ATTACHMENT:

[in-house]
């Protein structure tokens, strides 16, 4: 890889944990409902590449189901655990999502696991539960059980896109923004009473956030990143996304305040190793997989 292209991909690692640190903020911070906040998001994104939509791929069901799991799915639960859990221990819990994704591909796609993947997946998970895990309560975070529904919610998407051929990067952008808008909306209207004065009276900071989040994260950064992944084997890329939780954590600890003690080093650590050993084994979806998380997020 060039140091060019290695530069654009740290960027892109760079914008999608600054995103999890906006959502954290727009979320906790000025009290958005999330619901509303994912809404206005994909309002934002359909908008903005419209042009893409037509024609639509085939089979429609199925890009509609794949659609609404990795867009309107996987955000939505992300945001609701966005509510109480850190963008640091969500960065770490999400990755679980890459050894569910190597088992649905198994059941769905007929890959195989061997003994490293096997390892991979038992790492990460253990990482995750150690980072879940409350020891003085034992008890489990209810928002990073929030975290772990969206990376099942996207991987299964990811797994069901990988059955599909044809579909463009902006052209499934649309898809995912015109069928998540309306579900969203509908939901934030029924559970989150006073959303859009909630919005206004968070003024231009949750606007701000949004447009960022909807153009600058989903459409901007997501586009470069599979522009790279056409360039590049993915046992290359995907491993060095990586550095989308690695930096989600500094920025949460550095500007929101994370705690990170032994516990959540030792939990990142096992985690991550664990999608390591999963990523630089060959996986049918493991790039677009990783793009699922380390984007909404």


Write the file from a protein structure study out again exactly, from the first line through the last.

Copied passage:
[in-house]
């Protein structure tokens, strides 16, 4: 890889944990409902590449189901655990999502696991539960059980896109923004009473956030990143996304305040190793997989 292209991909690692640190903020911070906040998001994104939509791929069901799991799915639960859990221990819990994704591909796609993947997946998970895990309560975070529904919610998407051929990067952008808008909306209207004065009276900071989040994260950064992944084997890329939780954590600890003690080093650590050993084994979806998380997020 060039140091060019290695530069654009740290960027892109760079914008999608600054995103999890906006959502954290727009979320906790000025009290958005999330619901509303994912809404206005994909309002934002359909908008903005419209042009893409037509024609639509085939089979429609199925890009509609794949659609609404990795867009309107996987955000939505992300945001609701966005509510109480850190963008640091969500960065770490999400990755679980890459050894569910190597088992649905198994059941769905007929890959195989061997003994490293096997390892991979038992790492990460253990990482995750150690980072879940409350020891003085034992008890489990209810928002990073929030975290772990969206990376099942996207991987299964990811797994069901990988059955599909044809579909463009902006052209499934649309898809995912015109069928998540309306579900969203509908939901934030029924559970989150006073959303859009909630919005206004968070003024231009949750606007701000949004447009960022909807153009600058989903459409901007997501586009470069599979522009790279056409360039590049993915046992290359995907491993060095990586550095989308690695930096989600500094920025949460550095500007929101994370705690990170032994516990959540030792939990990142096992985690991550664990999608390591999963990523630089060959996986049918493991790039677009990783793009699922380390984007909404």